CLARIFICATION around the rules governing sign-offs on taxes by senior accounting officers (SAO) has been provided by HM Revenue & Customs.
Greater detail and clarification on penalties levied, procedure surrounding liquidation and administration and qualifying criteria on banks was published in a 160-page document.
It outlined HMRC’s interpretation of legislation included in the 2009 Finance Act, stating that qualifying companies must be incorporated in the UK and exceed £200m in turnover. Partnerships, crown estates, public bodies, building societies, industrial and provident societies and foreign-incorporated companies are all exempt.
A penalty will be chargeable on the party – either the company or the SAO – responsible for failure or inaccuracy.
Specifically, this can happen when a qualifying company fails to notify HMRC who has been its senior accounting officer in a financial year, where a senior accounting officer fails to ensure the company establishes and maintains appropriate tax accounting arrangements and where a senior accounting officer fails to provide a certificate to HMRC. Each penalty is a fixed amount of £5,000.
Senior accounting officers of large UK companies are required to personally certify that their controls over UK taxes are fit for purpose.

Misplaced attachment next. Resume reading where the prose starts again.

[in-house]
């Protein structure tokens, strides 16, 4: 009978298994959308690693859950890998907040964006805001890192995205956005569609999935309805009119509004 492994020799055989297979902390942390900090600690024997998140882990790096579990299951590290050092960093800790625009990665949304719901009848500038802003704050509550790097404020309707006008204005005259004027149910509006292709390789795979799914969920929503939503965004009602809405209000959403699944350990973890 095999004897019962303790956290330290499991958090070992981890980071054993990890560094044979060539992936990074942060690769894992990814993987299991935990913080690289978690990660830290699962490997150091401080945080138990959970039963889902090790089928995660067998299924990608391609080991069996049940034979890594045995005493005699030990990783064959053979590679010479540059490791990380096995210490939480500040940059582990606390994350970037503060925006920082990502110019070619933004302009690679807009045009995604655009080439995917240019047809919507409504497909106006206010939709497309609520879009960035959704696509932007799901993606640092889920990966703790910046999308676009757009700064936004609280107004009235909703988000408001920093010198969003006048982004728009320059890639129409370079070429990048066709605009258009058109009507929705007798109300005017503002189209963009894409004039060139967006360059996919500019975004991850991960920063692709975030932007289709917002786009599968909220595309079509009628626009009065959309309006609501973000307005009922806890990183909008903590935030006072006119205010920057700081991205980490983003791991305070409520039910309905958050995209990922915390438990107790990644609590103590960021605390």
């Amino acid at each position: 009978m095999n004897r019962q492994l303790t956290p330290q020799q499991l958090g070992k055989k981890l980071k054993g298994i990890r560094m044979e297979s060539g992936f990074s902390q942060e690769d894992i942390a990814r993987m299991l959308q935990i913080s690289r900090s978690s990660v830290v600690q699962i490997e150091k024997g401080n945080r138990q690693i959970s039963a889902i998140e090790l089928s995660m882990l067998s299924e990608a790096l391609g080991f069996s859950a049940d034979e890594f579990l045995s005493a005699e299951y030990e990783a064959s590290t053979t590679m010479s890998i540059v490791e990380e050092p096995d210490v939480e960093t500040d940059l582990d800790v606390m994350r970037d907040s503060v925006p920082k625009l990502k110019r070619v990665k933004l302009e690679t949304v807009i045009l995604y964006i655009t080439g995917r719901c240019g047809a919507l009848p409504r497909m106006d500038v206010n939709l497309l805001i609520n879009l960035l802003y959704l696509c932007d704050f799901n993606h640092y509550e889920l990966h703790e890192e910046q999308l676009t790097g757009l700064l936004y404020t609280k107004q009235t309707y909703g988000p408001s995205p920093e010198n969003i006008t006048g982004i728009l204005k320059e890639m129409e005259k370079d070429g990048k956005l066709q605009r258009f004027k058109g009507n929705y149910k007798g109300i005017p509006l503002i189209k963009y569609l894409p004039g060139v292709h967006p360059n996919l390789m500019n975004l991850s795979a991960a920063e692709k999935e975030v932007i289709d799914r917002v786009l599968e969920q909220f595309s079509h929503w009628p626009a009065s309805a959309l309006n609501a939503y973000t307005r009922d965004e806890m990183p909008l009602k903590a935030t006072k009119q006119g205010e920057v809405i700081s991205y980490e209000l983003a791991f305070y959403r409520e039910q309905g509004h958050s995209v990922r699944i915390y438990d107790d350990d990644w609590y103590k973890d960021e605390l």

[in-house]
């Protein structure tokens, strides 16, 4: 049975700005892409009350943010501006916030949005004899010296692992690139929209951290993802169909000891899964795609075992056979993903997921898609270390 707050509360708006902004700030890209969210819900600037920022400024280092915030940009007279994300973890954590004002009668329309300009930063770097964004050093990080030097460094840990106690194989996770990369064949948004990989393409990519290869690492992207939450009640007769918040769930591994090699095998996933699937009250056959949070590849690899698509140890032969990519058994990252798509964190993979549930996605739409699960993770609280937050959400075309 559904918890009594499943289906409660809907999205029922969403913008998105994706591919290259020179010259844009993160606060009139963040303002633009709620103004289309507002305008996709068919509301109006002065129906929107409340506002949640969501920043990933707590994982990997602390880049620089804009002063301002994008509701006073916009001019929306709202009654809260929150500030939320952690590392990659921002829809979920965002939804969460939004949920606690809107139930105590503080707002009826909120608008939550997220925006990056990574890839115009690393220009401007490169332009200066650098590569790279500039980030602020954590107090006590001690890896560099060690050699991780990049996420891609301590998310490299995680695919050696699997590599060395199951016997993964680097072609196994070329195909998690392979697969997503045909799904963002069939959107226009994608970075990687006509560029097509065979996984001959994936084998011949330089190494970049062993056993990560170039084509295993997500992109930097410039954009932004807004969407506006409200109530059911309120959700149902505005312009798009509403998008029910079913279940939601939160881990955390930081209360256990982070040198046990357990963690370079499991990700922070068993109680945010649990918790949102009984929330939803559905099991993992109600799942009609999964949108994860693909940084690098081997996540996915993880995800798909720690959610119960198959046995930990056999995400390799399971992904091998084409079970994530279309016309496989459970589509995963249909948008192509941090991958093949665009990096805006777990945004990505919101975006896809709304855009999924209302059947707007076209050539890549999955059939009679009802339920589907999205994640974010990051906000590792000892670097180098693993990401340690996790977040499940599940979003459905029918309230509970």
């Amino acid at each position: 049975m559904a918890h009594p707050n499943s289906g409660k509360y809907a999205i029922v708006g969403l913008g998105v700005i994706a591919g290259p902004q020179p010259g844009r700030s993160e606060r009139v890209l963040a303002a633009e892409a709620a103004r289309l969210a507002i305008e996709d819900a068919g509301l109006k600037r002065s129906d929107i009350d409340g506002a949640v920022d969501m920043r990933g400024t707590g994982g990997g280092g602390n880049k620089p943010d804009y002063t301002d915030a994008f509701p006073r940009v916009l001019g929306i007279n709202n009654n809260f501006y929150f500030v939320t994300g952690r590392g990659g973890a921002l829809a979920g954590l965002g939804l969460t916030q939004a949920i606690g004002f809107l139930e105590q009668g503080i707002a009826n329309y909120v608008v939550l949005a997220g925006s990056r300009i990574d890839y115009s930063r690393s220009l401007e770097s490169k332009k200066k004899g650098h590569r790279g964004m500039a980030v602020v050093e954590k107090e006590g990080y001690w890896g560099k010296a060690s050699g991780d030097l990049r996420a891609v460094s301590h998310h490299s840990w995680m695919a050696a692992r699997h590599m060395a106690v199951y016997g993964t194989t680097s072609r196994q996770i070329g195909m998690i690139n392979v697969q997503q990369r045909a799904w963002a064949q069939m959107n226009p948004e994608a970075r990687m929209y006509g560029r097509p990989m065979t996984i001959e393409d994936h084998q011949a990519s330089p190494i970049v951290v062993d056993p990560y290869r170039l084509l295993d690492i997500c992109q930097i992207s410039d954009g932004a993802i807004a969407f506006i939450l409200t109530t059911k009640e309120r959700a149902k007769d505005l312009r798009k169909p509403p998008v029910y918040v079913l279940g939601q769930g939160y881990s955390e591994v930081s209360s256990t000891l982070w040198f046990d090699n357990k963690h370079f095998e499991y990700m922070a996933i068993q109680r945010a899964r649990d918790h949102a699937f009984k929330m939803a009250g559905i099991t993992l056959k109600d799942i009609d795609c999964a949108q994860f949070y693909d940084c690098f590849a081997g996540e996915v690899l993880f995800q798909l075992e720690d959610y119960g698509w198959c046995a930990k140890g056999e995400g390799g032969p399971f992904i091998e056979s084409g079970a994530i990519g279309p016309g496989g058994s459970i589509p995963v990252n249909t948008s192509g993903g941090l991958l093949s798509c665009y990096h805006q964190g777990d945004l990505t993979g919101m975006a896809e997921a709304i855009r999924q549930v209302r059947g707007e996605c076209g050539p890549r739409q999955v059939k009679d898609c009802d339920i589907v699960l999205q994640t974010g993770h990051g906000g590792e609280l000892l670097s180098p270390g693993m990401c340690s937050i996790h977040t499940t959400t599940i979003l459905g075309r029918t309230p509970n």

The measures require senior accounting officers to either issue a statement making clear the company had appropriate tax accounting arrangements throughout the financial year – known as an ‘unqualified certificate’ – or submit a ‘qualified certificate’, clearly stating their company did not have appropriate tax accounting measures in place throughout the financial year, explaining the nature of the issues.
The original legislation was brought in on June 2009, and all SAOs will now have submitted their first certificates.
Initially, a ‘light touch’ approach was adopted by HMRC on transgressions, but the rules will now be enforced more rigorously.
In a group situation, HMRC may not be able to charge more than one penalty per SAO or group for failure across the whole group or companies.
Mark Kennedy, a director in the tax management consulting team at Deloitte welcomed the changes.
He said: “This insight is timely as all SAOs should now have submitted their first certificate and, based on Deloitte data, it would appear that around 30% have disclosed errors or weaknesses in their UK tax controls.
“Given that the initial ‘light touch’ of HMRC’s application of the rules has now ended SAOs and their businesses need to ensure that any year one issues have been resolved and effective controls are maintained to minimise the exposure to penalty.
“HMRC acknowledges one area of uncertainty remains, relating to the taxpayer confidentiality. To address this they have announced that they intend to amend certain sections of the guidance to confirm their view that the failure of the SAO to submit a certificate can be disclosed to the company.”
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